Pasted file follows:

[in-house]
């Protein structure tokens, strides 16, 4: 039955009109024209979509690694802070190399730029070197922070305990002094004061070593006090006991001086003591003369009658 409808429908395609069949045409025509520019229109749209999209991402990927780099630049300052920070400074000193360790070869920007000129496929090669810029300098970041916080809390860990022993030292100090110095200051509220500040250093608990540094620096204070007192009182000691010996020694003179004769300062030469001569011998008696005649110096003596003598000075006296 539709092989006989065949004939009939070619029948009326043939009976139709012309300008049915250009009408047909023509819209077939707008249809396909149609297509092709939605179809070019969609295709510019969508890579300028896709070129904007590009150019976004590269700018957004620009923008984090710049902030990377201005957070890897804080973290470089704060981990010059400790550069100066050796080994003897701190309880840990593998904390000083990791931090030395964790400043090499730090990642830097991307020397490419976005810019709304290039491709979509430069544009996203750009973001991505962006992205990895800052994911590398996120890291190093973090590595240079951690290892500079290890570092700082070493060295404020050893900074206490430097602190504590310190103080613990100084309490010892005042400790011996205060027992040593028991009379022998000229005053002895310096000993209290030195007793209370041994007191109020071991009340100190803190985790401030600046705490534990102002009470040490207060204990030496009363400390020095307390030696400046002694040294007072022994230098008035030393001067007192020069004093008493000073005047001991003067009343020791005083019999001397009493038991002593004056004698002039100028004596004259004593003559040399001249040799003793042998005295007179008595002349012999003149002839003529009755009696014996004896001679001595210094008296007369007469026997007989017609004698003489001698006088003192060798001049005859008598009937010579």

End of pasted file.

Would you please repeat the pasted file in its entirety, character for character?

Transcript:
[in-house]
């Protein structure tokens, strides 16, 4: 039955009109024209979509690694802070190399730029070197922070305990002094004061070593006090006991001086003591003369009658 409808429908395609069949045409025509520019229109749209999209991402990927780099630049300052920070400074000193360790070869920007000129496929090669810029300098970041916080809390860990022993030292100090110095200051509220500040250093608990540094620096204070007192009182000691010996020694003179004769300062030469001569011998008696005649110096003596003598000075006296 539709092989006989065949004939009939070619029948009326043939009976139709012309300008049915250009009408047909023509819209077939707008249809396909149609297509092709939605179809070019969609295709510019969508890579300028896709070129904007590009150019976004590269700018957004620009923008984090710049902030990377201005957070890897804080973290470089704060981990010059400790550069100066050796080994003897701190309880840990593998904390000083990791931090030395964790400043090499730090990642830097991307020397490419976005810019709304290039491709979509430069544009996203750009973001991505962006992205990895800052994911590398996120890291190093973090590595240079951690290892500079290890570092700082070493060295404020050893900074206490430097602190504590310190103080613990100084309490010892005042400790011996205060027992040593028991009379022998000229005053002895310096000993209290030195007793209370041994007191109020071991009340100190803190985790401030600046705490534990102002009470040490207060204990030496009363400390020095307390030696400046002694040294007072022994230098008035030393001067007192020069004093008493000073005047001991003067009343020791005083019999001397009493038991002593004056004698002039100028004596004259004593003559040399001249040799003793042998005295007179008595002349012999003149002839003529009755009696014996004896001679001595210094008296007369007469026997007989017609004698003489001698006088003192060798001049005859008598009937010579």